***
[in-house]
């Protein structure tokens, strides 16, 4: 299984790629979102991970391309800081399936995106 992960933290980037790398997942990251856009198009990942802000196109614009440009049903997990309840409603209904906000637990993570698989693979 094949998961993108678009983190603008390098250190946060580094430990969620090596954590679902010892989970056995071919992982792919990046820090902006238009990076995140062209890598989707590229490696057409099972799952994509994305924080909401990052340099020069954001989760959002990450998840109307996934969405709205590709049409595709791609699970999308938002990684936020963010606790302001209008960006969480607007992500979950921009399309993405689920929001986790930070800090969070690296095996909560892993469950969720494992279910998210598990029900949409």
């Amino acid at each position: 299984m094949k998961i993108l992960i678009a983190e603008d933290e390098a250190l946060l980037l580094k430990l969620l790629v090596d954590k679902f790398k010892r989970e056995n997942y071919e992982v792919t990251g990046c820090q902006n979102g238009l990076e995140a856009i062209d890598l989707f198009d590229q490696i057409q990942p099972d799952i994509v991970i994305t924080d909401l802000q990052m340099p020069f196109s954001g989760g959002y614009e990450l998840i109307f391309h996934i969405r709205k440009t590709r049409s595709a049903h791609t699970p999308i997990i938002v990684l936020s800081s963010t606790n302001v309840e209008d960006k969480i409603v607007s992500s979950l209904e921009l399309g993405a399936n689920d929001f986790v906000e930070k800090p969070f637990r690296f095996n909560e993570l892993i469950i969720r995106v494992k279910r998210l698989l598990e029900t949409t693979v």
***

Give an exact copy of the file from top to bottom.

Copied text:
[in-house]
């Protein structure tokens, strides 16, 4: 299984790629979102991970391309800081399936995106 992960933290980037790398997942990251856009198009990942802000196109614009440009049903997990309840409603209904906000637990993570698989693979 094949998961993108678009983190603008390098250190946060580094430990969620090596954590679902010892989970056995071919992982792919990046820090902006238009990076995140062209890598989707590229490696057409099972799952994509994305924080909401990052340099020069954001989760959002990450998840109307996934969405709205590709049409595709791609699970999308938002990684936020963010606790302001209008960006969480607007992500979950921009399309993405689920929001986790930070800090969070690296095996909560892993469950969720494992279910998210598990029900949409």
């Amino acid at each position: 299984m094949k998961i993108l992960i678009a983190e603008d933290e390098a250190l946060l980037l580094k430990l969620l790629v090596d954590k679902f790398k010892r989970e056995n997942y071919e992982v792919t990251g990046c820090q902006n979102g238009l990076e995140a856009i062209d890598l989707f198009d590229q490696i057409q990942p099972d799952i994509v991970i994305t924080d909401l802000q990052m340099p020069f196109s954001g989760g959002y614009e990450l998840i109307f391309h996934i969405r709205k440009t590709r049409s595709a049903h791609t699970p999308i997990i938002v990684l936020s800081s963010t606790n302001v309840e209008d960006k969480i409603v607007s992500s979950l209904e921009l399309g993405a399936n689920d929001f986790v906000e930070k800090p969070f637990r690296f095996n909560e993570l892993i469950i969720r995106v494992k279910r998210l698989l598990e029900t949409t693979v």